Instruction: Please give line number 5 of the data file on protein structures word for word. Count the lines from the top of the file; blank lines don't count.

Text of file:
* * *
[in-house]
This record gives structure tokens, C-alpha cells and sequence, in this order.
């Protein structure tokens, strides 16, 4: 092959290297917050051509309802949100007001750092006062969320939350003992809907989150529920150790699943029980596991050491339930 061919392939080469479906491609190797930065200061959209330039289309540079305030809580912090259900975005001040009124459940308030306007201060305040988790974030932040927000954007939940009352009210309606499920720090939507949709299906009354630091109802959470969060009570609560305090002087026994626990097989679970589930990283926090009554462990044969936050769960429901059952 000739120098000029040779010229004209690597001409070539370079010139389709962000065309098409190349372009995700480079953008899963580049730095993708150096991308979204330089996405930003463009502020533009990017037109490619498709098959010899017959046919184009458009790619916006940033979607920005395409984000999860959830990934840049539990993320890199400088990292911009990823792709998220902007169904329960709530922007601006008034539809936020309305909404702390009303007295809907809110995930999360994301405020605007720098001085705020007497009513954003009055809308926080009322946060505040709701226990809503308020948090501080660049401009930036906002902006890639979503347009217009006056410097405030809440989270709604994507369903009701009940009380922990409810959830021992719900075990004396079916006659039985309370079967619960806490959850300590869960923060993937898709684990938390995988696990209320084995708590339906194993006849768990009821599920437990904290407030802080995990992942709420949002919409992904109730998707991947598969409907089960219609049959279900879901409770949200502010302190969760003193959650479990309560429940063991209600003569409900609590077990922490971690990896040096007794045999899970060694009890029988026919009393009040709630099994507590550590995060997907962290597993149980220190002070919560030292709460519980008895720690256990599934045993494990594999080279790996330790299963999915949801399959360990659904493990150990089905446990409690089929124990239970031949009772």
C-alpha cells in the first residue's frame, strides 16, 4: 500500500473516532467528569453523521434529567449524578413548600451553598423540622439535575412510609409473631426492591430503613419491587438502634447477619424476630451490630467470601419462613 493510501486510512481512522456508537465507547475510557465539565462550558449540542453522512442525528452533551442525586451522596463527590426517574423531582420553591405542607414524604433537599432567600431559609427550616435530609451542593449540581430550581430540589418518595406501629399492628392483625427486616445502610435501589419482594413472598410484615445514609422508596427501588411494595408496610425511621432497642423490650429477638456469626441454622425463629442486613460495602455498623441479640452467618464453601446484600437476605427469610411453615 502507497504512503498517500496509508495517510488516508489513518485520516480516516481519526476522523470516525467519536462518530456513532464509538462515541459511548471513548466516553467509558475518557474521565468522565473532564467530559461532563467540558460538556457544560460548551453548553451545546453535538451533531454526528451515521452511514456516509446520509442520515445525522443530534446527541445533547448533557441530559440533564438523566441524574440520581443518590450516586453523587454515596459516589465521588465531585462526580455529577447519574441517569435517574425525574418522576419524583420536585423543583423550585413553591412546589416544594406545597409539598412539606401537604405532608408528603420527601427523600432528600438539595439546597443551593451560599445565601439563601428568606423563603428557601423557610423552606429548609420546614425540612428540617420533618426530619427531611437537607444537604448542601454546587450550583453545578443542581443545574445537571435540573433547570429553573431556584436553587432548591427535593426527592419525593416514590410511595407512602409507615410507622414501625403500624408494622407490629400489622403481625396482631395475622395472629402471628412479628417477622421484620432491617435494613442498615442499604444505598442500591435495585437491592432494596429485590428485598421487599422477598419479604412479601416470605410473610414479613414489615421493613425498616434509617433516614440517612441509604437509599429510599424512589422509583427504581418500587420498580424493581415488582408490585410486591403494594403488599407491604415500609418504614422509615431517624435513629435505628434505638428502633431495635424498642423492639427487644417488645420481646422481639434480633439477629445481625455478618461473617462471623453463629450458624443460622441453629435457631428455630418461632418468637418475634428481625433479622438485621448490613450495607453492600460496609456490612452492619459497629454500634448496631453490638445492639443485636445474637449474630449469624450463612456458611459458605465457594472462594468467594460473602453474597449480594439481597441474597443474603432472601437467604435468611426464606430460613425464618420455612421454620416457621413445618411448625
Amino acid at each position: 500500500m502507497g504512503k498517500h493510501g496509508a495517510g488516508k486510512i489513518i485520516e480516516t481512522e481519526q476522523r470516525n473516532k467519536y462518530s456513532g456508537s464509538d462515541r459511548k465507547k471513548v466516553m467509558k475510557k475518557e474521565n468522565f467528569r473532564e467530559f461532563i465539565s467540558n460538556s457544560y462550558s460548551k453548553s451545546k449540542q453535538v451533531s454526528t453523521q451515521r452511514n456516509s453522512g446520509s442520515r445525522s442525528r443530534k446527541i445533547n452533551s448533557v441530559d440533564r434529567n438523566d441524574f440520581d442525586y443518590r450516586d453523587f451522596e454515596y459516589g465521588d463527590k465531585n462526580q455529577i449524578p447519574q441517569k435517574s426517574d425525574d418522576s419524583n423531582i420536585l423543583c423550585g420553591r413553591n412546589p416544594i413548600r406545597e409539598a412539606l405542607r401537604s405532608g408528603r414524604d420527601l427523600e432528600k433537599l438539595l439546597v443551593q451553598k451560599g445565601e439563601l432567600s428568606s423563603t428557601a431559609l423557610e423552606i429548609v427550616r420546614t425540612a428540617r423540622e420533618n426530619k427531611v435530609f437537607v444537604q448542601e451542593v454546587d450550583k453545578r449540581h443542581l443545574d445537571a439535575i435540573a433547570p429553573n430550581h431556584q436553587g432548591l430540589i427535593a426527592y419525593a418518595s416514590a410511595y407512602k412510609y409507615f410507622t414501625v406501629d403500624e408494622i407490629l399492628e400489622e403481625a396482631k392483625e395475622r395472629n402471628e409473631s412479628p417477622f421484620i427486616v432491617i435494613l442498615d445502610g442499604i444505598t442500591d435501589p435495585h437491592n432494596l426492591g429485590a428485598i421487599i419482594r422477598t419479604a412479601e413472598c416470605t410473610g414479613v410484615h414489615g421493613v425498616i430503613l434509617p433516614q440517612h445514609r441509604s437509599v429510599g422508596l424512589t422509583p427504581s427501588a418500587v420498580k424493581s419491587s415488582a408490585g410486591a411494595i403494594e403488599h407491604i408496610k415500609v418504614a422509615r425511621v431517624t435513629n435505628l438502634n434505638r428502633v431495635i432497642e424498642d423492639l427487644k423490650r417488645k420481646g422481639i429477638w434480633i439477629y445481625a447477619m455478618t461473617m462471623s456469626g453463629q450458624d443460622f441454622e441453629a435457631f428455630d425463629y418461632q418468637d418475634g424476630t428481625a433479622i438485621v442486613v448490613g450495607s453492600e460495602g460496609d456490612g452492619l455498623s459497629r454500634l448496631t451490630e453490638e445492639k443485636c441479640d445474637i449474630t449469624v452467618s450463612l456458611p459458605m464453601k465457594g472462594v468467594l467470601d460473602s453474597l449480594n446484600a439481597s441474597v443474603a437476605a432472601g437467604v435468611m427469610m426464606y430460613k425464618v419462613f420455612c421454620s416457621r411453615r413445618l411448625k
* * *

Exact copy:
Amino acid at each position: 500500500m502507497g504512503k498517500h493510501g496509508a495517510g488516508k486510512i489513518i485520516e480516516t481512522e481519526q476522523r470516525n473516532k467519536y462518530s456513532g456508537s464509538d462515541r459511548k465507547k471513548v466516553m467509558k475510557k475518557e474521565n468522565f467528569r473532564e467530559f461532563i465539565s467540558n460538556s457544560y462550558s460548551k453548553s451545546k449540542q453535538v451533531s454526528t453523521q451515521r452511514n456516509s453522512g446520509s442520515r445525522s442525528r443530534k446527541i445533547n452533551s448533557v441530559d440533564r434529567n438523566d441524574f440520581d442525586y443518590r450516586d453523587f451522596e454515596y459516589g465521588d463527590k465531585n462526580q455529577i449524578p447519574q441517569k435517574s426517574d425525574d418522576s419524583n423531582i420536585l423543583c423550585g420553591r413553591n412546589p416544594i413548600r406545597e409539598a412539606l405542607r401537604s405532608g408528603r414524604d420527601l427523600e432528600k433537599l438539595l439546597v443551593q451553598k451560599g445565601e439563601l432567600s428568606s423563603t428557601a431559609l423557610e423552606i429548609v427550616r420546614t425540612a428540617r423540622e420533618n426530619k427531611v435530609f437537607v444537604q448542601e451542593v454546587d450550583k453545578r449540581h443542581l443545574d445537571a439535575i435540573a433547570p429553573n430550581h431556584q436553587g432548591l430540589i427535593a426527592y419525593a418518595s416514590a410511595y407512602k412510609y409507615f410507622t414501625v406501629d403500624e408494622i407490629l399492628e400489622e403481625a396482631k392483625e395475622r395472629n402471628e409473631s412479628p417477622f421484620i427486616v432491617i435494613l442498615d445502610g442499604i444505598t442500591d435501589p435495585h437491592n432494596l426492591g429485590a428485598i421487599i419482594r422477598t419479604a412479601e413472598c416470605t410473610g414479613v410484615h414489615g421493613v425498616i430503613l434509617p433516614q440517612h445514609r441509604s437509599v429510599g422508596l424512589t422509583p427504581s427501588a418500587v420498580k424493581s419491587s415488582a408490585g410486591a411494595i403494594e403488599h407491604i408496610k415500609v418504614a422509615r425511621v431517624t435513629n435505628l438502634n434505638r428502633v431495635i432497642e424498642d423492639l427487644k423490650r417488645k420481646g422481639i429477638w434480633i439477629y445481625a447477619m455478618t461473617m462471623s456469626g453463629q450458624d443460622f441454622e441453629a435457631f428455630d425463629y418461632q418468637d418475634g424476630t428481625a433479622i438485621v442486613v448490613g450495607s453492600e460495602g460496609d456490612g452492619l455498623s459497629r454500634l448496631t451490630e453490638e445492639k443485636c441479640d445474637i449474630t449469624v452467618s450463612l456458611p459458605m464453601k465457594g472462594v468467594l467470601d460473602s453474597l449480594n446484600a439481597s441474597v443474603a437476605a432472601g437467604v435468611m427469610m426464606y430460613k425464618v419462613f420455612c421454620s416457621r411453615r413445618l411448625k